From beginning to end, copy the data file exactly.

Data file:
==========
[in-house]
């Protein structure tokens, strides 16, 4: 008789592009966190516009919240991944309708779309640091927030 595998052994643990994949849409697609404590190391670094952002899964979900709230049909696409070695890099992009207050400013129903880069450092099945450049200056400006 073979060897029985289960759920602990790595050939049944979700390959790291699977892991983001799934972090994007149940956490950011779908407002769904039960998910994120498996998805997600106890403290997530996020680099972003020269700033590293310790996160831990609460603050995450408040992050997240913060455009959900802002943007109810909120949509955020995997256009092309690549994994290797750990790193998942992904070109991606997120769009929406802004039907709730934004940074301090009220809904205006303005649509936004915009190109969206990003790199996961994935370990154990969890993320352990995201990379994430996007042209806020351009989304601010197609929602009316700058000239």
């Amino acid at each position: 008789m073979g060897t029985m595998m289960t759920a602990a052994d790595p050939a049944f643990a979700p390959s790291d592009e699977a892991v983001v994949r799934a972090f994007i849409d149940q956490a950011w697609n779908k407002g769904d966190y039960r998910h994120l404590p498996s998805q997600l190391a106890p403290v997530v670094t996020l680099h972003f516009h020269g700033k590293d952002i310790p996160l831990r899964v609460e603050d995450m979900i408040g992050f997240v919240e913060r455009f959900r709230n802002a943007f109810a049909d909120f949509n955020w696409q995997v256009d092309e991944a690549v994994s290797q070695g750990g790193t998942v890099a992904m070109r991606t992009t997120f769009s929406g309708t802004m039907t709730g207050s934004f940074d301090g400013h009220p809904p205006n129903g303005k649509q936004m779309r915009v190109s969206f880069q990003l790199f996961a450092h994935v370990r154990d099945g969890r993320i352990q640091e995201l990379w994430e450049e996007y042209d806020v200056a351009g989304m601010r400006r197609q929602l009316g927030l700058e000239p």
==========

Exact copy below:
[in-house]
């Protein structure tokens, strides 16, 4: 008789592009966190516009919240991944309708779309640091927030 595998052994643990994949849409697609404590190391670094952002899964979900709230049909696409070695890099992009207050400013129903880069450092099945450049200056400006 073979060897029985289960759920602990790595050939049944979700390959790291699977892991983001799934972090994007149940956490950011779908407002769904039960998910994120498996998805997600106890403290997530996020680099972003020269700033590293310790996160831990609460603050995450408040992050997240913060455009959900802002943007109810909120949509955020995997256009092309690549994994290797750990790193998942992904070109991606997120769009929406802004039907709730934004940074301090009220809904205006303005649509936004915009190109969206990003790199996961994935370990154990969890993320352990995201990379994430996007042209806020351009989304601010197609929602009316700058000239």
């Amino acid at each position: 008789m073979g060897t029985m595998m289960t759920a602990a052994d790595p050939a049944f643990a979700p390959s790291d592009e699977a892991v983001v994949r799934a972090f994007i849409d149940q956490a950011w697609n779908k407002g769904d966190y039960r998910h994120l404590p498996s998805q997600l190391a106890p403290v997530v670094t996020l680099h972003f516009h020269g700033k590293d952002i310790p996160l831990r899964v609460e603050d995450m979900i408040g992050f997240v919240e913060r455009f959900r709230n802002a943007f109810a049909d909120f949509n955020w696409q995997v256009d092309e991944a690549v994994s290797q070695g750990g790193t998942v890099a992904m070109r991606t992009t997120f769009s929406g309708t802004m039907t709730g207050s934004f940074d301090g400013h009220p809904p205006n129903g303005k649509q936004m779309r915009v190109s969206f880069q990003l790199f996961a450092h994935v370990r154990d099945g969890r993320i352990q640091e995201l990379w994430e450049e996007y042209d806020v200056a351009g989304m601010r400006r197609q929602l009316g927030l700058e000239p």